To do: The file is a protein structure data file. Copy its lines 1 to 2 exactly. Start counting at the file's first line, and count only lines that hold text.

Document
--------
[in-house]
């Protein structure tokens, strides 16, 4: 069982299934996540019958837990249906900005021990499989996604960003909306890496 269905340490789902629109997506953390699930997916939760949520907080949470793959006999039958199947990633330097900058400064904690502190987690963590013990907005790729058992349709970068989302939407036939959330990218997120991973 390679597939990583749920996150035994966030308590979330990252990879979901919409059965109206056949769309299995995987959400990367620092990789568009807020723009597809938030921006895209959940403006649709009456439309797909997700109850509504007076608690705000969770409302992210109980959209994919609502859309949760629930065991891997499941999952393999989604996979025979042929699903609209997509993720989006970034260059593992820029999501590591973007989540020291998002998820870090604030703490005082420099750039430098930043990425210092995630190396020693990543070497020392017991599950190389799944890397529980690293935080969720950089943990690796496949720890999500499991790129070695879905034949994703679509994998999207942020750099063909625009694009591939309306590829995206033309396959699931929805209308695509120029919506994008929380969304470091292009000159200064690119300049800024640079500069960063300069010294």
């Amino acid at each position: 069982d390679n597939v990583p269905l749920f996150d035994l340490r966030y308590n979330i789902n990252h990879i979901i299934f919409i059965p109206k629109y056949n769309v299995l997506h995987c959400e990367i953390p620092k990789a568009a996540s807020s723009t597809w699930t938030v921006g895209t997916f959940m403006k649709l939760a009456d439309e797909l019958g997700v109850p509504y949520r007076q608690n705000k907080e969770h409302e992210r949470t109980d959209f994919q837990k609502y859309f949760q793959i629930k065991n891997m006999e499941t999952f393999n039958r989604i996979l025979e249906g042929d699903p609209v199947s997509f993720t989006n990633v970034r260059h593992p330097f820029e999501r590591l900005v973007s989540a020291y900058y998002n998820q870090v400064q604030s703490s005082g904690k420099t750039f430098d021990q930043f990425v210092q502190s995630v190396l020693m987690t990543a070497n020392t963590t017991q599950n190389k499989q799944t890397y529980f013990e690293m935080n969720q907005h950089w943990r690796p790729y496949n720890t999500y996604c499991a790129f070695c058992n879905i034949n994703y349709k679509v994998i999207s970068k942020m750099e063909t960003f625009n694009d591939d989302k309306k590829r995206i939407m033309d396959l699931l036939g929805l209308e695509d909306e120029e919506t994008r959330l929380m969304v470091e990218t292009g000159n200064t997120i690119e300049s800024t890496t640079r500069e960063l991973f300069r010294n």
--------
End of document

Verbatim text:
[in-house]
């Protein structure tokens, strides 16, 4: 069982299934996540019958837990249906900005021990499989996604960003909306890496 269905340490789902629109997506953390699930997916939760949520907080949470793959006999039958199947990633330097900058400064904690502190987690963590013990907005790729058992349709970068989302939407036939959330990218997120991973 390679597939990583749920996150035994966030308590979330990252990879979901919409059965109206056949769309299995995987959400990367620092990789568009807020723009597809938030921006895209959940403006649709009456439309797909997700109850509504007076608690705000969770409302992210109980959209994919609502859309949760629930065991891997499941999952393999989604996979025979042929699903609209997509993720989006970034260059593992820029999501590591973007989540020291998002998820870090604030703490005082420099750039430098930043990425210092995630190396020693990543070497020392017991599950190389799944890397529980690293935080969720950089943990690796496949720890999500499991790129070695879905034949994703679509994998999207942020750099063909625009694009591939309306590829995206033309396959699931929805209308695509120029919506994008929380969304470091292009000159200064690119300049800024640079500069960063300069010294």